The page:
Law students often see themselves working at a public interest or legal-services setting. But after graduation, few new lawyers end up following that path. One study found just 4% of newer lawyers working in a public interest or legal services. Why might this be?
Certainly, it is not for lack of demand or the need for access to justice. Since the Great Recession, the need for affordable legal services has continued to grow, while governments continue to cut funding. Not only do these cuts harm people who can’t afford a lawyer, they also make finding a job in public-interest law and legal services increasingly difficult. Dwindling opportunities discourage newer lawyers from pursuing a career focused on social justice, even though their skills are badly needed.
Ideally, public-interest law organizations would receive necessary funding to provide at least adequate access to justice, but that has never happened. Who knows what will happen to funding in the next four years. So what’s an idealistic new lawyer to do?
Start a business! Specifically, start a law practice using a low-bono business model. (If you don’t know what low-bono means, read this post for a great summary.)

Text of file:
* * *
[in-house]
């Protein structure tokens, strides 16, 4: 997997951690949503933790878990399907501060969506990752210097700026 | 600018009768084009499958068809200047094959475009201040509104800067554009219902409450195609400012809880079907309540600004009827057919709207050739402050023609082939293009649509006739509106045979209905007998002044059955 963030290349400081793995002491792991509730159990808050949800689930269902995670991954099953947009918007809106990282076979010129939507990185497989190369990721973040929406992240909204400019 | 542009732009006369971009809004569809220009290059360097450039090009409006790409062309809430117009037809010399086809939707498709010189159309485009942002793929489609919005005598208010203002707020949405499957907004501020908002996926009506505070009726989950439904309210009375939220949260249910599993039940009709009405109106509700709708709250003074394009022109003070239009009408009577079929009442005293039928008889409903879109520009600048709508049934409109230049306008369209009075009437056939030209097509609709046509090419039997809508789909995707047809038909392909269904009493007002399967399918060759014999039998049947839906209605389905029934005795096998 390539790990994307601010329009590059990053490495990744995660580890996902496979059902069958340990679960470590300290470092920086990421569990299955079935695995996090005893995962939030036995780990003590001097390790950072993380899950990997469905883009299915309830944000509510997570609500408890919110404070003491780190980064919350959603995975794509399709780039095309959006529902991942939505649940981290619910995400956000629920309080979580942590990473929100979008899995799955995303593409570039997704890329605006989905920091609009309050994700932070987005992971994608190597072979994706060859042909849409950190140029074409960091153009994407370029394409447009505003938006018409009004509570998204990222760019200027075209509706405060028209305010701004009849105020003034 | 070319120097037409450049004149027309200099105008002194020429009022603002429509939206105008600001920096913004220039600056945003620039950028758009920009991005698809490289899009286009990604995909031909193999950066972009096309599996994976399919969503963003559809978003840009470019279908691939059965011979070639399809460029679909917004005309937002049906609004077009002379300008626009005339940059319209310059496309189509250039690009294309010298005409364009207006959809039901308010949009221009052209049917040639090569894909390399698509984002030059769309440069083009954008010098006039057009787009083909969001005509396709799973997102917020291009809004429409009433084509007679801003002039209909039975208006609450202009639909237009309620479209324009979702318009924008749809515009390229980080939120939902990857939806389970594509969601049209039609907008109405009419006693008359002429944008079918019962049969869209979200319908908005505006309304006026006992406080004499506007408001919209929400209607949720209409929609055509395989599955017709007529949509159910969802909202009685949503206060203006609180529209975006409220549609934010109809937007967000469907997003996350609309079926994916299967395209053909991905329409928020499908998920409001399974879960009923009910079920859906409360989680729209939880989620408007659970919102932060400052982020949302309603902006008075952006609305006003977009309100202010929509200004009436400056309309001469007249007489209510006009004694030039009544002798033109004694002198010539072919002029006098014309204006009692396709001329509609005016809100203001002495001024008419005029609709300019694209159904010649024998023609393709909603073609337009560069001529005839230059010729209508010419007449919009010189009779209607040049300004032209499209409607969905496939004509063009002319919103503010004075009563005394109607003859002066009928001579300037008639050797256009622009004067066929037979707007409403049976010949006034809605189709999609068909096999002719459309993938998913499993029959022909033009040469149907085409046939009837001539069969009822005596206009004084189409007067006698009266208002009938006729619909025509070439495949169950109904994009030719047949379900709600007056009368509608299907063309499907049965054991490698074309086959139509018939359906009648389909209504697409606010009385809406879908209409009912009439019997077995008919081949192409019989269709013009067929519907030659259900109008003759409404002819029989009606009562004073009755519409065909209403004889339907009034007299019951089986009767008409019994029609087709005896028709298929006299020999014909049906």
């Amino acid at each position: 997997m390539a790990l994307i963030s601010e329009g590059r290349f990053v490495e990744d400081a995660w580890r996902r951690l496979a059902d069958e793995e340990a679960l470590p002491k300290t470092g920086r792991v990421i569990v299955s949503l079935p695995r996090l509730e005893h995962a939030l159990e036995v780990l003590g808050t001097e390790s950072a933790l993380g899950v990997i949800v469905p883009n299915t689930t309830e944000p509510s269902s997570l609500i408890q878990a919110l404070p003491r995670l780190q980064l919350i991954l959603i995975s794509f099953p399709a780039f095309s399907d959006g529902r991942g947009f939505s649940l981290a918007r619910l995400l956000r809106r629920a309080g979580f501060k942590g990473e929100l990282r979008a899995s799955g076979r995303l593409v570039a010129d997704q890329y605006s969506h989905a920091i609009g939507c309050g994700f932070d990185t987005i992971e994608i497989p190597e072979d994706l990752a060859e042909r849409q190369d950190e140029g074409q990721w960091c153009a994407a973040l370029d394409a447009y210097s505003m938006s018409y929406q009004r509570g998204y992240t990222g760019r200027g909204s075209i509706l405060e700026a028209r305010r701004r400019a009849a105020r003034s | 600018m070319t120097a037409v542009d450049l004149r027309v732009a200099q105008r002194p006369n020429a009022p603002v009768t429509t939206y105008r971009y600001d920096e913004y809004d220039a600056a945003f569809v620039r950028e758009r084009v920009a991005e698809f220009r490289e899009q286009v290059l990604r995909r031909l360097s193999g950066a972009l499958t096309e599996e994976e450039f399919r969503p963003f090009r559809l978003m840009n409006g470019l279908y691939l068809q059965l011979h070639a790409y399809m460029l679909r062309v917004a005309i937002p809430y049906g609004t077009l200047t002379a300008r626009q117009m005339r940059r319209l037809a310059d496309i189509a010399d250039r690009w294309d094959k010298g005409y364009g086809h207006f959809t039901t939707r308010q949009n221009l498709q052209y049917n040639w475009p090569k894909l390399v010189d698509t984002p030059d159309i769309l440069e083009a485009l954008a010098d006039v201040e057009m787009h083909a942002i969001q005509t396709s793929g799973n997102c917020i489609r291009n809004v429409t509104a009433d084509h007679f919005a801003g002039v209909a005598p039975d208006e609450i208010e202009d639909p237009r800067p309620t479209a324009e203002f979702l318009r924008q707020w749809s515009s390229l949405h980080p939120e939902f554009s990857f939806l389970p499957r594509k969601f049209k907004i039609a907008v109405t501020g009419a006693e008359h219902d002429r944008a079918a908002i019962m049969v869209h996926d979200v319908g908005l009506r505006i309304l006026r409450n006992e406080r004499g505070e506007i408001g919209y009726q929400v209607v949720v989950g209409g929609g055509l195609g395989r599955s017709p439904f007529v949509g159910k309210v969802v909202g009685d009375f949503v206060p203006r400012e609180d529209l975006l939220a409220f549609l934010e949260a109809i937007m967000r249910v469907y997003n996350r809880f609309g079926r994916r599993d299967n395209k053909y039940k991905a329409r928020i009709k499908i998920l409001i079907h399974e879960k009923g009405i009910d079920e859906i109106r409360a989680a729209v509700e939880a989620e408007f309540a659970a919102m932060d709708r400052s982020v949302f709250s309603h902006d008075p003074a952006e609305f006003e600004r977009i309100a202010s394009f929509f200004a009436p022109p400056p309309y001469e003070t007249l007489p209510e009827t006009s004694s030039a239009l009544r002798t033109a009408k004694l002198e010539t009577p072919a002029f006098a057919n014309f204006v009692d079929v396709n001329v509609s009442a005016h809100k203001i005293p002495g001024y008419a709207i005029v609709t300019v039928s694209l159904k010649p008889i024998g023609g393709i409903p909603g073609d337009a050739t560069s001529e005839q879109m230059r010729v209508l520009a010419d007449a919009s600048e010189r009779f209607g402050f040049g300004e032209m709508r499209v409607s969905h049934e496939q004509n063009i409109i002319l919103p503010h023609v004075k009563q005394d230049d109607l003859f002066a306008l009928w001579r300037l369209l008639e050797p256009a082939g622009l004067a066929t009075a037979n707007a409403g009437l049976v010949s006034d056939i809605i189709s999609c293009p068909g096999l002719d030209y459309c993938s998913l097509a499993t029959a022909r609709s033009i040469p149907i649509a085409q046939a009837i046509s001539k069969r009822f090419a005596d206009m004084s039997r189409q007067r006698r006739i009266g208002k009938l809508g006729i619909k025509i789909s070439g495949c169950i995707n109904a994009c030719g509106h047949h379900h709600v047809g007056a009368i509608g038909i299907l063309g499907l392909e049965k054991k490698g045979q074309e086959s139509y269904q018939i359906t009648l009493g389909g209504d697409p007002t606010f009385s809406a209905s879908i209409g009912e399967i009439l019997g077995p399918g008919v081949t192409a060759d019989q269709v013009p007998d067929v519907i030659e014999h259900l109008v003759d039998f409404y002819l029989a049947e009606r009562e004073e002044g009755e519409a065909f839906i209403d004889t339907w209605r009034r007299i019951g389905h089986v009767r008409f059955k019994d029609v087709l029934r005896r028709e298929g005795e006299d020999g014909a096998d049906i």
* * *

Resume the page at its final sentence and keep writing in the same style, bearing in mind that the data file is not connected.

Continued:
This advice might come as a surprise. After all, almost all public-interest and legal-service organizations are nonprofits, which pay their bills with government and private grants, not client fees. And most law students (and lawyers in general) don’t think of themselves as business people, especially those who want to serve clients who can’t afford a lawyer. As counterintuitive to lawyers as it may seem, starting a low-bono practice can be a rewarding way to serve low-income clients, while also gaining valuable experience.
Low-bono law practices use a variety of tools (lowering fees being only one among many) to make legal services accessible and affordable to lower-income clients. Additionally, a low-bono is a great way to serve “gap clients” or people with income too high to be eligible for legal services but too low to hire a lawyer charging typical fees—in other words, most people. Even if you decide that you don’t want to run your own business over the long term, doing so is still a great way to gain experience and show your commitment to lower-income clients.
Of course, starting a business can be intimidating. Fortunately there are many resources in Washington to help lawyers thinking about starting a low bono law practice, including:
- The WSBA Low Bono Section provides a forum for education, sharing forms, referrals, and practice advice; and for members: free mentorship opportunities, discounted admission to low-bono-oriented CLEs, opportunities for networking and leadership development opportunities, and more!
- The Low Bono Conference on Feb. 25 is a full-day conference about how to run a flourishing law practice with a commitment to serving clients with limited financial resources.